There were further tectonic movements that shifted towards the development of drone metal as an identifiable musical form. Evolving from the ashes of Sleep were the band Om, a stripped back bass and drum duo producing austere rhythmic cycles overlaid with mantras of esoteric religious significance. SunnO))) named themselves after their own amplifiers while placed those drone-standing-stones at the centre of the stage, or the world, combining devotion to distortion with a deeply ritualistic live presence. Perhaps among the most extreme and experimental of the drone metal explorers, SunnO))) too paid tribute to Earth, recording tracks like ‘Dylan Carlson’ (on 1999’s Grimmrobe Demos), hinting at a planetary-scale resonance in the names of their projects (Earth/Sun), and, not least, ensuring that Earth’s previous and future catalogue had a secure home on their Southern Lord label. These pioneers obliterated the conventions that heavy music had to be fast and flashy, instead whirling an unbelievably intense gravity into leaden rhythms, endless repetition, slowness in pace or in geological-scale development, and in the weird vibrating stasis of pure drone volume.

The titles and other throwaway but oddly significant aspects of Earth 2’s sleeve, in retrospect, set something of a loose template for Earth’s later explorations of tone and drone, as well as, in certain ways, for drone metal as a recognisable genre. Angels and teeth would recur like odd talismans over the interrupted decades of Earth’s career. Thrones and Dominions, the subtitle of the 1995 follow-up album Phase 3, referred to hierarchies of angels; their side of a 2006 split with SunnO))) was ‘A Plague of Angels’; and their opposites turned up also in the Angels of Darkness, Demons of Light I & II records (2011 and 2012) and in Pentastar: In the Style of Demons (1996). Dental work (German and otherwise) appeared sporadically too, in ‘An Inquest Concerning Teeth’, Extra-Capsular Extraction, and ‘His Teeth Did Brightly Shine’ for example, the latter a line taken from the folk tune ‘Reynardine’. The retreat of words and lyrics and singing from the music itself (Pentastar and the recent Primitive & Deadly being the only full albums to feature vocals) has the effect of shining a strangely focused light on whatever titles and artwork happened to be attached to the sounds.

Speaking of significant angels, the fact that Carlson wore a Morbid Angel shirt on the small photo on the back cover was important in signalling to metal fans that here might be something they were interested in (despite the label’s association with grunge) as he reminisced much later, going on to pay tribute to metal audiences who, if they got into the band, got into the band for good and supported them for years and years. The cover photo of Mongolian plains and sky was, like the sounds, somehow wild, minimal and expansive all at once, with that sans serif subtitle Special Low Frequency Version promising thick meditation on the material of the sonic signifiers.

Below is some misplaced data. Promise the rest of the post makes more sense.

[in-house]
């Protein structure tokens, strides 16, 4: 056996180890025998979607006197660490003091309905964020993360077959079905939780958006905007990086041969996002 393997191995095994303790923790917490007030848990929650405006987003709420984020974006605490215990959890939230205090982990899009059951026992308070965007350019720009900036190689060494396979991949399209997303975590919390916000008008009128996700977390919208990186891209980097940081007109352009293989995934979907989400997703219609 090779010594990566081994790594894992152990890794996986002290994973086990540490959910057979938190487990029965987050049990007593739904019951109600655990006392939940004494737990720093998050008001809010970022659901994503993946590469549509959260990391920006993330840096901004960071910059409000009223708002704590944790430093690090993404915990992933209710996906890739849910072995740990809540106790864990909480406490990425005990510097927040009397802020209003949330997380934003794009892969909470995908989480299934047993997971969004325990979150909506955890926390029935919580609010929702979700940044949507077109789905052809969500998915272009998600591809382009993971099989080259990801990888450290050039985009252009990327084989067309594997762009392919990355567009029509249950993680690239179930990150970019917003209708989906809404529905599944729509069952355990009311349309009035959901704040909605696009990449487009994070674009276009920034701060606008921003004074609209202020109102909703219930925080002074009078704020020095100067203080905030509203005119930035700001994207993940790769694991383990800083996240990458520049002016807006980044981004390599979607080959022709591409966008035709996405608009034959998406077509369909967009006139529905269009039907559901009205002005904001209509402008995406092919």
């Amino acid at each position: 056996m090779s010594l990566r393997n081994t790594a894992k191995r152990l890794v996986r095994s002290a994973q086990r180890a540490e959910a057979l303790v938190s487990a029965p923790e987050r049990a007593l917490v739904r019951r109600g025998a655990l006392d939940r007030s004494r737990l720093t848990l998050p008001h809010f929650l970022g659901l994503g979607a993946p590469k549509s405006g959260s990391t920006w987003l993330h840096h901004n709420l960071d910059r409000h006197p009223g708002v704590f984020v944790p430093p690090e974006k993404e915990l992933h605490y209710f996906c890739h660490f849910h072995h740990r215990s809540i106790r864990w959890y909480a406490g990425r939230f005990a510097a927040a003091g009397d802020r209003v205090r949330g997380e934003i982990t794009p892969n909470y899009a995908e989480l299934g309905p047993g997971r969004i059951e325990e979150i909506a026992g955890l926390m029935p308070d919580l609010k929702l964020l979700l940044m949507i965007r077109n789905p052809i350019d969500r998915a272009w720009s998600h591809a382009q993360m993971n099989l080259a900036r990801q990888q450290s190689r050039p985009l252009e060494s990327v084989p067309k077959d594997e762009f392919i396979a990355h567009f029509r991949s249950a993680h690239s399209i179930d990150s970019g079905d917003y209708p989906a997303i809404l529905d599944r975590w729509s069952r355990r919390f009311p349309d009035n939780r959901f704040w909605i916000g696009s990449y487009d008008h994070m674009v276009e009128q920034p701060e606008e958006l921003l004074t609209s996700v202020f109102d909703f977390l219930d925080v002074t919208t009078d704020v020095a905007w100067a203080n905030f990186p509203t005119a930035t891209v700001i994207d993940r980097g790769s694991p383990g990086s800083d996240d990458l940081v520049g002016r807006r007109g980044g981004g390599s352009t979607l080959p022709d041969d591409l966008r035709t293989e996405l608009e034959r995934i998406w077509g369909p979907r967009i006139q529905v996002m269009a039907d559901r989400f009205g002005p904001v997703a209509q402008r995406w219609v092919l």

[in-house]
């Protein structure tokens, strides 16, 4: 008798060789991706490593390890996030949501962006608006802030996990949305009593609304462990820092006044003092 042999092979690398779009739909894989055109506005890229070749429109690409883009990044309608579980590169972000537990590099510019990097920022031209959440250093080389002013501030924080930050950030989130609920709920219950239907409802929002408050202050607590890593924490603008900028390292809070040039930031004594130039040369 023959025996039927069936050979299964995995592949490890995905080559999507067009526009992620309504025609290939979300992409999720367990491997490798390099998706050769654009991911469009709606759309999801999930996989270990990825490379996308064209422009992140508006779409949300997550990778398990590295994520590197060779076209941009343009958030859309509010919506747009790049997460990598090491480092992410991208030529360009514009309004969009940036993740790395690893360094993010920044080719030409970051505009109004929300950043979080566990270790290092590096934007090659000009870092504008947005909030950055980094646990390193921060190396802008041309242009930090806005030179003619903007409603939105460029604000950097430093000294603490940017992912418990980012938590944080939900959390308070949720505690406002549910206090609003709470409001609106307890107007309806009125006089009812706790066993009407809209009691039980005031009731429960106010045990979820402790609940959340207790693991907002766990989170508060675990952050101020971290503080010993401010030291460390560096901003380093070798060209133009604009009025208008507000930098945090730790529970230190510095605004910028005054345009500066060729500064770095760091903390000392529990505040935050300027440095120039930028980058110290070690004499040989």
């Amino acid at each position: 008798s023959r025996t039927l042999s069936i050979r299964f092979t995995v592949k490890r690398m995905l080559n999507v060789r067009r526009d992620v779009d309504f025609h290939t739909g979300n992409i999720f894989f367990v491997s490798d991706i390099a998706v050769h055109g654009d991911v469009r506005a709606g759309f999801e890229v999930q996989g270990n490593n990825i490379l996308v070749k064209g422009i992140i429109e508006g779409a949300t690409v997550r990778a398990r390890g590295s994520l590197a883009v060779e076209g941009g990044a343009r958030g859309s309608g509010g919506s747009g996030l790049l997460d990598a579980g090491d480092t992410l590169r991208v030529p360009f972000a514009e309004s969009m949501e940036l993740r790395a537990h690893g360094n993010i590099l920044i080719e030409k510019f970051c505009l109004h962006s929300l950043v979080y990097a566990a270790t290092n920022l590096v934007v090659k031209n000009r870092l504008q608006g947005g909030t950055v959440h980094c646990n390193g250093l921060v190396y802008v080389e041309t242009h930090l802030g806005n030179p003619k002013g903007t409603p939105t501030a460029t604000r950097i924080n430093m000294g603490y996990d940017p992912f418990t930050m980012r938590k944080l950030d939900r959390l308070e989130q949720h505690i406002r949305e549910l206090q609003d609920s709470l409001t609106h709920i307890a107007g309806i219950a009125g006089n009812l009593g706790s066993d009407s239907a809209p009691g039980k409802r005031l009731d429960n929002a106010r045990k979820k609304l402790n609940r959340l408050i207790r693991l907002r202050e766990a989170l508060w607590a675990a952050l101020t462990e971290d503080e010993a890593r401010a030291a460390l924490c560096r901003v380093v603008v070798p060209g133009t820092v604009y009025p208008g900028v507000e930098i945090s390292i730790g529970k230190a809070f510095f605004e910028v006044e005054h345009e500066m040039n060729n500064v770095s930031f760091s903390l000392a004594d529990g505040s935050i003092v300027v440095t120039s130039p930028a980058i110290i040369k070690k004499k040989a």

But most eerily prescient was the list of odd quotes on the reverse of the sleeve, as if from listeners but with an unusually formal medicalised nature which faintly suggested a tongue-in-cheek satirical aspect. This would be in keeping with the earlier EP, which took titles and art direction from a found dental textbook (those teeth again). But on the back cover of Earth 2 they had a more subtle and uncanny aura.

…found it difficult to think of the things that disturb me…Afterwards, everything seemed right with the world.

A new, yet seemingly ancient kind of experience…very unusual!!


When I got up, I could swear I was a few inches off the ground!

Forget drugs and alcohol…I am now very, very mellow!

I feel alert yet very calm…Wonderful after a hard day.


Always had trouble relaxing…after auditioning Earth 2, had an incredibly deep sleep

Whether collected from actual early listeners, or snipped and decontextualized from some random found source, or just made up on the spot, these lines foreshadow crucially important themes in the reception and interpretation of drone metal as it developed over the next decades. I spent several years researching how listeners understood and communicated about the effects of drone metal on their bodies and minds, with particular reference to ideas about mysticism, ritual and religion against a backdrop of metal’s fascination with those topics. Interviewing more than seventy listeners, collecting survey responses from more than three hundred, reading thousands of album and live reviews and comments on YouTube and metal forums, and going to as many live drone shows as I possible could, I found strong recurrences of these themes when listeners experienced and talked about Earth and the droning musicians they influenced.

In these ambiguous quotes are hidden the seeds of a strange, even esoteric and hidden culture. A rhetoric of altered states and extraordinary bodily consciousness that might include other strange conditions (drugs, meditation, sickness) but was more concerned with finding a language in which to approach impossible description of drone metal sound. A physical engagement with sounds felt as a force to be experienced and not understood. The use of such music as weird therapy. An offer, of difficult but valuable access to a radical wild excess in which ritual and mysticism are grounded in the ephemeral but undeniable vibrations of heavy, heavy, heavy sound.


Owen’s book, Mysticism, Ritual and Religion in Drone Metal, is out now, published by Bloomsbury Academic. Buy it here or request your library purchase it!